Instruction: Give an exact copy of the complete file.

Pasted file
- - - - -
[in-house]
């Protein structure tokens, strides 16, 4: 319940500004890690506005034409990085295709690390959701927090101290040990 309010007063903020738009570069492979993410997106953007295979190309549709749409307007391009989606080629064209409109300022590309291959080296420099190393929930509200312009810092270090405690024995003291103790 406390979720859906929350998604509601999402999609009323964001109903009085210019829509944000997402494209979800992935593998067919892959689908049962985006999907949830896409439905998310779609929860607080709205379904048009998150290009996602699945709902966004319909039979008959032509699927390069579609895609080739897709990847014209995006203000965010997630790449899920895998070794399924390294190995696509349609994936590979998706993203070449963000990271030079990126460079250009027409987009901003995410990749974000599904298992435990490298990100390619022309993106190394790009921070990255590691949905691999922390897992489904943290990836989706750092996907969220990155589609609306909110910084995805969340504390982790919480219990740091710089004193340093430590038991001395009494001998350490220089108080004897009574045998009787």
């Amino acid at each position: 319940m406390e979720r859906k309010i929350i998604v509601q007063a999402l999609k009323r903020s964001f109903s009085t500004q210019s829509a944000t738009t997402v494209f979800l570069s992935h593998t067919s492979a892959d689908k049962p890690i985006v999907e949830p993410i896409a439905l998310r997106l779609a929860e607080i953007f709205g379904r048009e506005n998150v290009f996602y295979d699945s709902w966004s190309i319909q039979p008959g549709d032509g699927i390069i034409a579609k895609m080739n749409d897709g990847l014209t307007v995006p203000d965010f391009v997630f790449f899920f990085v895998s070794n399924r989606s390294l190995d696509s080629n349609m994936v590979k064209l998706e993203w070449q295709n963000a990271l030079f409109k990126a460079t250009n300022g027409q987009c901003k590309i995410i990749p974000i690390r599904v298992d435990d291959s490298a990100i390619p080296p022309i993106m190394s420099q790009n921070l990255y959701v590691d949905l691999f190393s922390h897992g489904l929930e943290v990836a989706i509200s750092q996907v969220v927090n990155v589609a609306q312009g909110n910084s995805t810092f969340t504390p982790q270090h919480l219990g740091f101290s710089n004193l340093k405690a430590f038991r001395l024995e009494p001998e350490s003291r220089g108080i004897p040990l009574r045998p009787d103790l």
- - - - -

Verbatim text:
[in-house]
């Protein structure tokens, strides 16, 4: 319940500004890690506005034409990085295709690390959701927090101290040990 309010007063903020738009570069492979993410997106953007295979190309549709749409307007391009989606080629064209409109300022590309291959080296420099190393929930509200312009810092270090405690024995003291103790 406390979720859906929350998604509601999402999609009323964001109903009085210019829509944000997402494209979800992935593998067919892959689908049962985006999907949830896409439905998310779609929860607080709205379904048009998150290009996602699945709902966004319909039979008959032509699927390069579609895609080739897709990847014209995006203000965010997630790449899920895998070794399924390294190995696509349609994936590979998706993203070449963000990271030079990126460079250009027409987009901003995410990749974000599904298992435990490298990100390619022309993106190394790009921070990255590691949905691999922390897992489904943290990836989706750092996907969220990155589609609306909110910084995805969340504390982790919480219990740091710089004193340093430590038991001395009494001998350490220089108080004897009574045998009787």
């Amino acid at each position: 319940m406390e979720r859906k309010i929350i998604v509601q007063a999402l999609k009323r903020s964001f109903s009085t500004q210019s829509a944000t738009t997402v494209f979800l570069s992935h593998t067919s492979a892959d689908k049962p890690i985006v999907e949830p993410i896409a439905l998310r997106l779609a929860e607080i953007f709205g379904r048009e506005n998150v290009f996602y295979d699945s709902w966004s190309i319909q039979p008959g549709d032509g699927i390069i034409a579609k895609m080739n749409d897709g990847l014209t307007v995006p203000d965010f391009v997630f790449f899920f990085v895998s070794n399924r989606s390294l190995d696509s080629n349609m994936v590979k064209l998706e993203w070449q295709n963000a990271l030079f409109k990126a460079t250009n300022g027409q987009c901003k590309i995410i990749p974000i690390r599904v298992d435990d291959s490298a990100i390619p080296p022309i993106m190394s420099q790009n921070l990255y959701v590691d949905l691999f190393s922390h897992g489904l929930e943290v990836a989706i509200s750092q996907v969220v927090n990155v589609a609306q312009g909110n910084s995805t810092f969340t504390p982790q270090h919480l219990g740091f101290s710089n004193l340093k405690a430590f038991r001395l024995e009494p001998e350490s003291r220089g108080i004897p040990l009574r045998p009787d103790l």